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CAGE SETUP FOR MOBILITY CHALLENGED PARROTS AND BIRDS
Whether your bird has mobility or sight issues, setting up a cage that allows him or her to get around easier is something you should consider. Many of these birds fall easily and often, so a lower height cage is recommended You will also find that horizontal bars will allow the bird to move and climb more easily. For that reason, a small animal cage may be a better choice over a bird cage. I have found that most bird cages were designed with vertical bars. Vertical bars are much harder for a bird with mobility issues to climb. Although they will learn to adjust with either, the horizontal bars allow most birds to climb with ease.
Here is the cage that I have used for several special needs babies. The height is lower while the cage itself is a good size. It has a bottom tray and top platform with ladder that allows for easier climbing and a flat resting area.
Midwest makes several sizes and versions of these cages.
The price is comparable to a bird cage; however the lower height ensures the bird's safety while the horizontal bars allow for easy climbing and the shelf allows them to perch comfortably. I also provide my birds with bottlebrush perches which allows them to grasp the perch more comfortably and naturally.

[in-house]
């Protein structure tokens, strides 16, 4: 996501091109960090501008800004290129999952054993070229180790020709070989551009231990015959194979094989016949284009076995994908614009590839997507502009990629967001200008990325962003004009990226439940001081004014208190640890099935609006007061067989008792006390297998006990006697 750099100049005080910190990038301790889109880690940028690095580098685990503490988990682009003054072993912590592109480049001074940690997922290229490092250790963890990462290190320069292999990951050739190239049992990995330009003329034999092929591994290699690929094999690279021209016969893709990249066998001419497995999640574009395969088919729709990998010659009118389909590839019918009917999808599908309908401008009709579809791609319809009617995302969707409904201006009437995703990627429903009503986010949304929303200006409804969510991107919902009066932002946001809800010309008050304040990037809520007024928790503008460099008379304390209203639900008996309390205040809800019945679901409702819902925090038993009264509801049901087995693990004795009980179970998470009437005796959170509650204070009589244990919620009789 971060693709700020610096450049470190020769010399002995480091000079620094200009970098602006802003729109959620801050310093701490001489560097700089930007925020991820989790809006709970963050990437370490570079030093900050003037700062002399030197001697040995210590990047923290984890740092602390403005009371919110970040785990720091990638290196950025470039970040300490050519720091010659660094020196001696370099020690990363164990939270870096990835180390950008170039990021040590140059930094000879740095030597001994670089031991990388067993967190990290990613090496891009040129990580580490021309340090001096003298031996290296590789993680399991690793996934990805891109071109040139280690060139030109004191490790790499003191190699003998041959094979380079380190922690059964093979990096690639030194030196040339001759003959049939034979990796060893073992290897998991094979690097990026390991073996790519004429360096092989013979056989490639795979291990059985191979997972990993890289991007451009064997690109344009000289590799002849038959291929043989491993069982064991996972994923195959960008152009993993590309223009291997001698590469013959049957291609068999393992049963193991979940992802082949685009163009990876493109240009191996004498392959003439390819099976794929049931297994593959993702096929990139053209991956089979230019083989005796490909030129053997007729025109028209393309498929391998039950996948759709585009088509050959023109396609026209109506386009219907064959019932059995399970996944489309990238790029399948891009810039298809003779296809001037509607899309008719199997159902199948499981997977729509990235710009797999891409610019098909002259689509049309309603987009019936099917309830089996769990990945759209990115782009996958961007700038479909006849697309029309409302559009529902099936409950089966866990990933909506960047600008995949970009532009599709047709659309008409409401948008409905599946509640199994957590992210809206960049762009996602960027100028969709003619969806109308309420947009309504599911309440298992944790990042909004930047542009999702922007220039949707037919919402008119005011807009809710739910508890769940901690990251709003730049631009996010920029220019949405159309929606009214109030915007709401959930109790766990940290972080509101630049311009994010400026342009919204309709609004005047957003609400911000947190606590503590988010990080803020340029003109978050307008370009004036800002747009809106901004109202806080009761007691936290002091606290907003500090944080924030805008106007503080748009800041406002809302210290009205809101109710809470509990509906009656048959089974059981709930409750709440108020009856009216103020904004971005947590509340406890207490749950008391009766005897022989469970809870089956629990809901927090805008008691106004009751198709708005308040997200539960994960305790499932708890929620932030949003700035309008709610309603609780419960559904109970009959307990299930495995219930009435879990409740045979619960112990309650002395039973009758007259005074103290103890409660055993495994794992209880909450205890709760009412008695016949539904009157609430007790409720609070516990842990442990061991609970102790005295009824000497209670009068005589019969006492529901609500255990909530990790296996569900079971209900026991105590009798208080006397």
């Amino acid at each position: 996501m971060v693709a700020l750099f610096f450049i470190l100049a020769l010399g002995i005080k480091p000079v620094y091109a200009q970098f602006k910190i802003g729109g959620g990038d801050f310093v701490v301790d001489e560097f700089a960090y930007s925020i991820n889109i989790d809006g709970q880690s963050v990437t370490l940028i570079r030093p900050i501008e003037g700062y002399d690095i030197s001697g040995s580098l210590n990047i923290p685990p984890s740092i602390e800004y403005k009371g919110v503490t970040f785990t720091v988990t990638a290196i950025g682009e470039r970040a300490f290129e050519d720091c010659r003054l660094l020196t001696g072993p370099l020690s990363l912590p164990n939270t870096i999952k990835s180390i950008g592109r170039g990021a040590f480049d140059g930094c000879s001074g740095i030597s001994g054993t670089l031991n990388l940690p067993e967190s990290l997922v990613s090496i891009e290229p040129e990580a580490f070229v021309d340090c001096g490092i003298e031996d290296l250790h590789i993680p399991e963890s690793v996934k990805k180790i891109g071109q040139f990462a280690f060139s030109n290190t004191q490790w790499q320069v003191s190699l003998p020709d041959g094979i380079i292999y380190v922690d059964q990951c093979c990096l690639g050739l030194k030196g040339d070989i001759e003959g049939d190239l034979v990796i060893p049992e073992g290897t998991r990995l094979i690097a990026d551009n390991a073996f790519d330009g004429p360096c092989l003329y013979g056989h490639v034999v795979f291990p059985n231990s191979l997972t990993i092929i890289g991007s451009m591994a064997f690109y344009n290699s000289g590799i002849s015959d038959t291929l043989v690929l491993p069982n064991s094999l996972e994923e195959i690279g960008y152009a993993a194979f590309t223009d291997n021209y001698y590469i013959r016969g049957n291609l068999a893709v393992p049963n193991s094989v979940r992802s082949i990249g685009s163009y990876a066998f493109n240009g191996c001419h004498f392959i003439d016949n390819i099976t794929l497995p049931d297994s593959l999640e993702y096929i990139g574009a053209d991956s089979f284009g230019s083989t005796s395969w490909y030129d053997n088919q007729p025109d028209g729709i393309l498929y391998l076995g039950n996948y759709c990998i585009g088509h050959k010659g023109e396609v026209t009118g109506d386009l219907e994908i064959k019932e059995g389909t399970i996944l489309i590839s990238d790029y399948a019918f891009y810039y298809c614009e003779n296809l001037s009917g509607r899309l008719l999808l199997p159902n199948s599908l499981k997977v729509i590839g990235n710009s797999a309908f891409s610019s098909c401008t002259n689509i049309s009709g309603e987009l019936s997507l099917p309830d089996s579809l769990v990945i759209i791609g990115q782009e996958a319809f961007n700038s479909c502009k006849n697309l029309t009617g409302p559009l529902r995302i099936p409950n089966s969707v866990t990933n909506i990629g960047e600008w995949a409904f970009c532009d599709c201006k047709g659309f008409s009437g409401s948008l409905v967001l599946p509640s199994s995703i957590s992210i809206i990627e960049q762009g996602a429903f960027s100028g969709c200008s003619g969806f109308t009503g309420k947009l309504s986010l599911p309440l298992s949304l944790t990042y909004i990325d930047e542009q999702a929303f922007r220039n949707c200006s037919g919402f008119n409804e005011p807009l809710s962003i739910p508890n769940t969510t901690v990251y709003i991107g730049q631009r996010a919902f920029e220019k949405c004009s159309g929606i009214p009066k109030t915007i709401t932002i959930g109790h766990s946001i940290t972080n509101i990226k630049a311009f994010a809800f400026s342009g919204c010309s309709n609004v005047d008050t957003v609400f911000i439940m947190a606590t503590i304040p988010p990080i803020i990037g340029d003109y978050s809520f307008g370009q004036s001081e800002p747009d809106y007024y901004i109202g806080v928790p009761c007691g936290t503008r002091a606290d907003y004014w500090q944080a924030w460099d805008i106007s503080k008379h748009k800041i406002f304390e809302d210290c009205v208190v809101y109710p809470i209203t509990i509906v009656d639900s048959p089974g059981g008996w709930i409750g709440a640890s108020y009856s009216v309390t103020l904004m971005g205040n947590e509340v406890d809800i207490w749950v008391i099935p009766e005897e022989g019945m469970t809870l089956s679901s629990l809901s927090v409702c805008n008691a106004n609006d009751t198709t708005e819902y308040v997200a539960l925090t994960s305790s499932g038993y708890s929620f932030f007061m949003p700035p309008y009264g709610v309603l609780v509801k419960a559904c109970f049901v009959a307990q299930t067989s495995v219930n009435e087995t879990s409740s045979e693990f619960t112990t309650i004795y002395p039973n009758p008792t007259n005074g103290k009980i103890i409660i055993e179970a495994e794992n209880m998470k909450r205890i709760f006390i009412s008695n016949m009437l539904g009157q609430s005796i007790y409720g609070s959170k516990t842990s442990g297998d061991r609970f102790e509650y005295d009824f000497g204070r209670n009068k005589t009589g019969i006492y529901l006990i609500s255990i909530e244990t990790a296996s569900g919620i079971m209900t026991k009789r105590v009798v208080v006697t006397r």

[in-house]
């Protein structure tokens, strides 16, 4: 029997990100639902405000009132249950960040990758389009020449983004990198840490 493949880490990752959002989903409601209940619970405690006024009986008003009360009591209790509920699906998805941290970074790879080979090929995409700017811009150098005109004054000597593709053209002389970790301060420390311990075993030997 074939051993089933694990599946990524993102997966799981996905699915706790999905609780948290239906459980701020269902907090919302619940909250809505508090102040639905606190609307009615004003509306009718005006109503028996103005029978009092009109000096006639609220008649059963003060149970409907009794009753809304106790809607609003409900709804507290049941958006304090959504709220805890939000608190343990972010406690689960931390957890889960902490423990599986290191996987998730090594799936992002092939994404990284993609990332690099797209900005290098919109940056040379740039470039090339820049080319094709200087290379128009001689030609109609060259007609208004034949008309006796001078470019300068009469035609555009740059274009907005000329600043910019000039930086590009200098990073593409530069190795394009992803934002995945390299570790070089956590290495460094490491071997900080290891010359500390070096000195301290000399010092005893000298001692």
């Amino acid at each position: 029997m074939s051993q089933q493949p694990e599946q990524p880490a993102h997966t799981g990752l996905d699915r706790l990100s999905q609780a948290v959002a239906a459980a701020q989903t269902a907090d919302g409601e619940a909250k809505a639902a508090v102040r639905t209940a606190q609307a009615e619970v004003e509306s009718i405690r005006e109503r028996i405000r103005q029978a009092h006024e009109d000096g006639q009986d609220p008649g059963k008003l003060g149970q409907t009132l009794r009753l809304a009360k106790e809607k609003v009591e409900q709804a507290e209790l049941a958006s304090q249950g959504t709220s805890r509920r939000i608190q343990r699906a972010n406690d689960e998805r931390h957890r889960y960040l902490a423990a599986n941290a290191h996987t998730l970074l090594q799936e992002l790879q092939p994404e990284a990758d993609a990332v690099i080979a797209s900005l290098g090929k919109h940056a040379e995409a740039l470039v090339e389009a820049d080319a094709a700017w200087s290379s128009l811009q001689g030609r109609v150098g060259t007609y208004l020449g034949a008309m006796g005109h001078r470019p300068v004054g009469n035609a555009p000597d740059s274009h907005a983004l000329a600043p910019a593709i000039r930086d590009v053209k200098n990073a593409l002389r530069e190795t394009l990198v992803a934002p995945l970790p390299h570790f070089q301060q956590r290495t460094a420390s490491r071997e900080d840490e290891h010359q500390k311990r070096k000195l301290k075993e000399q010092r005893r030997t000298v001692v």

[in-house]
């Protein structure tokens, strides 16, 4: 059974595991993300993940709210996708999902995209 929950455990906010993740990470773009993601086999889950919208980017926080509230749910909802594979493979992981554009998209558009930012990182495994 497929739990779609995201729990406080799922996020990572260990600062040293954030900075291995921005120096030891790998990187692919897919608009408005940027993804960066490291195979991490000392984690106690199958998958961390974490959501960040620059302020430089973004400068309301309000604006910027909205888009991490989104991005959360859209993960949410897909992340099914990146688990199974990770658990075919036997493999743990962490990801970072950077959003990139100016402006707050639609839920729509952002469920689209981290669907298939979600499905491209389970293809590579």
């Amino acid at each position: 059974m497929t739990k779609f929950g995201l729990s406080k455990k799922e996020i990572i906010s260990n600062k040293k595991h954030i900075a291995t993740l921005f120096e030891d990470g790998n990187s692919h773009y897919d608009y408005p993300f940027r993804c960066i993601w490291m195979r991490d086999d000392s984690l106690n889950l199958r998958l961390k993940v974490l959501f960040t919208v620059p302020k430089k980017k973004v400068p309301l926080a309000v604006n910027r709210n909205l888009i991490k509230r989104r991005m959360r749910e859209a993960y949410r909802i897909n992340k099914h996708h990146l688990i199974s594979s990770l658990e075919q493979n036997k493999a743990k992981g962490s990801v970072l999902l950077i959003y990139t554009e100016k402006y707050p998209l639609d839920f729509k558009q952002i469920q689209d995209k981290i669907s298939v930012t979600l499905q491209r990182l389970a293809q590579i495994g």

If you do have a higher cage and a bird that falls a lot, you may want to consider adding a towel and several layers of newspaper on the bottom to act as soften the landing. I have found that putting a dog pee pad on top of the layers adds for easy cleanup.
There are flat perches and platforms available throughout the internet and you will find a few listed on the perch/platform page. however, if you are handy, they can easily be made at home. It's important that you use a wood that is bird safe and that has not been treated with chemicals.